In the playoffs, the Miami Heat rank first in three-point shooting percentage. With Monday night’s win over the Denver Nuggets in Game 2, the Heat also tied an NBA record for the most games in a single postseason where a team has made over 13 threes, with 15, according to data via StatHead. Additionally, the Heat have shot over 48% from three in the playoffs six times; they did that five times during the regular season.
2022-23 Heat games shooting 48%+ from three:
Regular Season — 5
Playoffs — 6
— Basketball Reference (@bball_ref) June 5, 2023
Fooling The Opponent
There are way more bonkers stats to continue with, but the gist is that the Heat have tapped into the DNA of last regular season, which had avoided them for close to a year. It is less of a fluke and more so an example of not beating yourself. The Heat don’t have the greatest playmakers outside of Butler and Bam Adebayo, so they have worked around that by loading the floor with shooters like Gabe Vincent and Caleb Martin.
They put their opponents in situations where they have to think fast. Here, for example, was a key play in Game 2. This action, where Robinson receives a screen in the corner and curls, is a staple in the NBA. Teams face this every night, multiple times a game. But the Nuggets messed up their coverages on Sunday.
The play works for a couple of reasons: the Heat players run the play with intensity, and the personnel on the floor makes two Nuggets defenders overreact. Sure, Robinson had a down-year shooting, but his presence and reputation as a shooter brings with it extra attention, and you can see Christian Braun go through that thought process in reel time.
They run the same set the next time down the floor, but the Nuggets botch the coverage again. This is why the Heat’s hot shooting is not some fluke. The Heat are knocking down open looks because they force the opposing defenses to make mistakes. Four months ago, a play like that might not have worked. Or it might have been blown up because the timing was thrown off. Now after three straight rounds of being the underdog, the confidence level of each Heat player has risen, and plays like that are working.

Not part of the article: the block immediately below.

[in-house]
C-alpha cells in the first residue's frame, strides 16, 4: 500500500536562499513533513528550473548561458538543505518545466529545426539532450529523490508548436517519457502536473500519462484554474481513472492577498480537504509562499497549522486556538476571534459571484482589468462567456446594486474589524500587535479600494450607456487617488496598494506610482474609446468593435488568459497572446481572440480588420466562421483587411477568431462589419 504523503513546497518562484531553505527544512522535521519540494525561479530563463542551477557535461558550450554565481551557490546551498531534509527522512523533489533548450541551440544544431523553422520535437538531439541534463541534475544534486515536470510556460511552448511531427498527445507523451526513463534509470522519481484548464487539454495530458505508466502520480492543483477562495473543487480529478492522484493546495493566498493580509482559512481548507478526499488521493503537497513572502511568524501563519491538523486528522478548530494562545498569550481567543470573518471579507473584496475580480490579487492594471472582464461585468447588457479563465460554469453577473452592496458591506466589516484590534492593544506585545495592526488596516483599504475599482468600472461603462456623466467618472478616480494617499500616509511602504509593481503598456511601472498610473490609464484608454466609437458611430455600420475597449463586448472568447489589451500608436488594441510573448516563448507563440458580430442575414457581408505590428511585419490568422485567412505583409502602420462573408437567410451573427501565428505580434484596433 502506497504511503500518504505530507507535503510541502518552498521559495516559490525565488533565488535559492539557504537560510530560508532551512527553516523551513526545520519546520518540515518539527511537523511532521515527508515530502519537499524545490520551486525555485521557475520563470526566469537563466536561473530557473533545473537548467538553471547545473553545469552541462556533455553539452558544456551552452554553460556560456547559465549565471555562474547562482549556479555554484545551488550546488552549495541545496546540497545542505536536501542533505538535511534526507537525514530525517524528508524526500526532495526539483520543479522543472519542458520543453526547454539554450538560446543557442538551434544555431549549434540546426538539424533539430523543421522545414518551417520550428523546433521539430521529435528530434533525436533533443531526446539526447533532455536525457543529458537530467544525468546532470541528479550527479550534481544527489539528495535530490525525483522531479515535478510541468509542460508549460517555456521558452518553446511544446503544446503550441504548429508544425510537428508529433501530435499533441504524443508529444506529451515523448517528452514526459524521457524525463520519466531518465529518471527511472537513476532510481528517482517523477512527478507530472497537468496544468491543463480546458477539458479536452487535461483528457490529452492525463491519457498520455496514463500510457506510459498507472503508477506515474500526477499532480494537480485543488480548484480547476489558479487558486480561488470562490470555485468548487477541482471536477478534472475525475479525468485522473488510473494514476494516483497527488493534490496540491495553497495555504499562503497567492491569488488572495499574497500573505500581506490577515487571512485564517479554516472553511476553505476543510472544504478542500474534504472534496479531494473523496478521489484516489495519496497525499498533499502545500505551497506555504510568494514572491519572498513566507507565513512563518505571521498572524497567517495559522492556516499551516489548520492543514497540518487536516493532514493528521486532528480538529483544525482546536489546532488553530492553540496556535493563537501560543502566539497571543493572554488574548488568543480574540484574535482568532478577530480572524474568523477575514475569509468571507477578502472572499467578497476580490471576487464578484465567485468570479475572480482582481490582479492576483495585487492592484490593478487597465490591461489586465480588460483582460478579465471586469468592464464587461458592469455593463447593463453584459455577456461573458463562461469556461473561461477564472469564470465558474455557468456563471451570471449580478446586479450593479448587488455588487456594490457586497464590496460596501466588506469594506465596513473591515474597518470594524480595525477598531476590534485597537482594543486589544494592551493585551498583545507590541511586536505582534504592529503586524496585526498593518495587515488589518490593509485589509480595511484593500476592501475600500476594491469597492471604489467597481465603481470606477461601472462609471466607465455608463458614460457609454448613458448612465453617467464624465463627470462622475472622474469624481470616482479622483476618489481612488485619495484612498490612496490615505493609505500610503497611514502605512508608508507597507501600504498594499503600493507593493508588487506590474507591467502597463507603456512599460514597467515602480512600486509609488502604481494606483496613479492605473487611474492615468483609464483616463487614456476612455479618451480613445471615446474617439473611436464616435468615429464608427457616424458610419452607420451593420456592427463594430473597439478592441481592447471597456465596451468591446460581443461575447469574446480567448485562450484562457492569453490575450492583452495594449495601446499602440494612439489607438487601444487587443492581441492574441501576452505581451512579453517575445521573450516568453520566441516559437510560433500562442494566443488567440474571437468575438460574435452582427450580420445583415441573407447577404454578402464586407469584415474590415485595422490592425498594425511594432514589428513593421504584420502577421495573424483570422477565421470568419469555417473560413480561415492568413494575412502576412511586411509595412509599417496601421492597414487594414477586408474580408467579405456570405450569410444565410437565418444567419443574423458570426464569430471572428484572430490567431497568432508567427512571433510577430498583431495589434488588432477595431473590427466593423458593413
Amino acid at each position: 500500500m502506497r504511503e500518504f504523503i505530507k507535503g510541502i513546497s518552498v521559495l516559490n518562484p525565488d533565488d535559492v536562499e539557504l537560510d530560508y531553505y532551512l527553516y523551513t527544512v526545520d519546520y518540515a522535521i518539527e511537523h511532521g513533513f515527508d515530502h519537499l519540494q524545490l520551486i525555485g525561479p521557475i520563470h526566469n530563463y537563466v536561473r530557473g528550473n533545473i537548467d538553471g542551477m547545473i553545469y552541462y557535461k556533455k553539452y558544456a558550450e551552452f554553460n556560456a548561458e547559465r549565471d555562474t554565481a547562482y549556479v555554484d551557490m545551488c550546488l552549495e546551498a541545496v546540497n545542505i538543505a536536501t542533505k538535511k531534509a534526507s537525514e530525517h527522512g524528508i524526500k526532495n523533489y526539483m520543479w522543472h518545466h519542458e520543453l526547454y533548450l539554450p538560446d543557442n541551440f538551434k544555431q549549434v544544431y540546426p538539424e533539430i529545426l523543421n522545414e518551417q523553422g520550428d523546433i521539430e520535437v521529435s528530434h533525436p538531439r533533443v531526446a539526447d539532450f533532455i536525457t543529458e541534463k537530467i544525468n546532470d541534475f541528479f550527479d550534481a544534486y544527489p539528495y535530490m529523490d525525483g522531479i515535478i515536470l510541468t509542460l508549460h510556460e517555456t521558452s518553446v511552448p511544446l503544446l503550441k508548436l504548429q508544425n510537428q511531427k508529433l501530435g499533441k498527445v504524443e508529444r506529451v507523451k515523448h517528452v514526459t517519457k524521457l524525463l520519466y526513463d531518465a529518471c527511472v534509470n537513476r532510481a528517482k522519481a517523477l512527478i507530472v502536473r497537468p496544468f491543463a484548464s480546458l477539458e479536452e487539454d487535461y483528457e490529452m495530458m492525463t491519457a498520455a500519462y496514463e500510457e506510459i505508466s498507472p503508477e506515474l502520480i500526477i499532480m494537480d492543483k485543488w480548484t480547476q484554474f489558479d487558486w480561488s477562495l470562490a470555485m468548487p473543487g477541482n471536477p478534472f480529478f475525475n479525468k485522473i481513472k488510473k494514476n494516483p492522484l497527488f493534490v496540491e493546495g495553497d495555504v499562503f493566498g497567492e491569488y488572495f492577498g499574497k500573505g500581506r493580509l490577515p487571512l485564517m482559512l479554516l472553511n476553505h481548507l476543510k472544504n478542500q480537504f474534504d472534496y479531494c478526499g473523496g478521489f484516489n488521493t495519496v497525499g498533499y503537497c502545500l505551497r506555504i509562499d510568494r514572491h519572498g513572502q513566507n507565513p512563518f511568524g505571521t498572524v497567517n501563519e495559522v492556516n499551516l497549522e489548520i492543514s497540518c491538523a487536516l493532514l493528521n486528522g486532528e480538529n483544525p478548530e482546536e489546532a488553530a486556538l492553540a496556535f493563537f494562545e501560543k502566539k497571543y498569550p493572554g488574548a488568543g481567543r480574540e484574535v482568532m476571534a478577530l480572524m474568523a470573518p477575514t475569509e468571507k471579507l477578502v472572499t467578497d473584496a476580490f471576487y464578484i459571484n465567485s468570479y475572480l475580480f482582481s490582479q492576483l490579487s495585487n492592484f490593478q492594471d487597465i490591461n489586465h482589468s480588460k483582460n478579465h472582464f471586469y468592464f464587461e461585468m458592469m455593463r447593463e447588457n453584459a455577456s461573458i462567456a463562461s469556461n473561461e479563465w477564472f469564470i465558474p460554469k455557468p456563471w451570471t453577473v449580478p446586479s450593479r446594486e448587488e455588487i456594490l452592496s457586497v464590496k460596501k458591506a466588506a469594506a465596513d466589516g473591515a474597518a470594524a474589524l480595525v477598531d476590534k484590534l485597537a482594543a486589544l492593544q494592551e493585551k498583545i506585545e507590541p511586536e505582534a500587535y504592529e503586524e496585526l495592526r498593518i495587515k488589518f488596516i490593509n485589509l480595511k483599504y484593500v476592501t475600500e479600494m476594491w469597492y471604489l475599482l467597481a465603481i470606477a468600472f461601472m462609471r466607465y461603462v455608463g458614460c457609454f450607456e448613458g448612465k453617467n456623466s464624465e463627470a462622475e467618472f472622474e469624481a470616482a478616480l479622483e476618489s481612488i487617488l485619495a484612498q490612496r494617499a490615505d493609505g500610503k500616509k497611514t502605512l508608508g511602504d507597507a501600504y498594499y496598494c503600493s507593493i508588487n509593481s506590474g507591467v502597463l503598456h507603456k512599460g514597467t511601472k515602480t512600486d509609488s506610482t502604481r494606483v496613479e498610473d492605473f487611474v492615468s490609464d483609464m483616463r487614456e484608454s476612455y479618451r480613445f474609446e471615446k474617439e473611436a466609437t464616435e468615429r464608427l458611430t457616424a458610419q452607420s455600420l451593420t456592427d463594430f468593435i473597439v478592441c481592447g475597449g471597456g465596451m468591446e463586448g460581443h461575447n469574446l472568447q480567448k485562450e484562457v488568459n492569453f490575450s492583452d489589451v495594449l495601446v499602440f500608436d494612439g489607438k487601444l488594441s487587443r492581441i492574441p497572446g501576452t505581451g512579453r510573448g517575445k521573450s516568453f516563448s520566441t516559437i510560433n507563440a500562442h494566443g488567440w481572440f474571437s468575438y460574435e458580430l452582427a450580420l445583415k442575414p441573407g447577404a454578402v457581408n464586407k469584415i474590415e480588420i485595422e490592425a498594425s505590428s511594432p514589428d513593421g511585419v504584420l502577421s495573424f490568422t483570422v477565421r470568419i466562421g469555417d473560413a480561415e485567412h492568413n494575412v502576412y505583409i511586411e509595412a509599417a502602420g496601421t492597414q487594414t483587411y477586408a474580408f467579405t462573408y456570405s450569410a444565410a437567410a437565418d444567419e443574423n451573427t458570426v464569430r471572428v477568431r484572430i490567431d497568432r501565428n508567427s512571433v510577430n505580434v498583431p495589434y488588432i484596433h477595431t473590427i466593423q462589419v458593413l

Headed to South Beach
The Miami Heat are comfortable playing with urgency. Watch the Heat’s sideline on a given game, and you will see coaches feverishly whirling their hands in wheel motions for players to get up the floor. Playing at that pace with that type of aggression requires each player to be confident in their role.
The Heat’s last three opponents all believed their shooting would cool off. Each of them was hoping a regression to the mean would doom the Heat’s chances, but that hasn’t been the case. The adjustments have to be pointed and tactical, not wishful.
A word of advice for the Nuggets: that same thinking style will doom you too.
Matt Strout is a contributor to Back Sports Page. Matt studied Journalism and Sociology at Temple University for four years and graduated in May of 2022. While there, Matt wrote for multiple student and professional publications covering sports and the City of Philadelphia. Matt is originally from Maine and now resides in California. He has written content primarily for the NBA and PGA Tour. You can catch Matt frequently as a guest on the “Cut The Nets” podcast featured on the Back Sports Page network. When Matt is not writing, he enjoys cooking and playing golf. Follow Matt’s social media on Twitter @TheRealStrout or Instagram @matt_strout96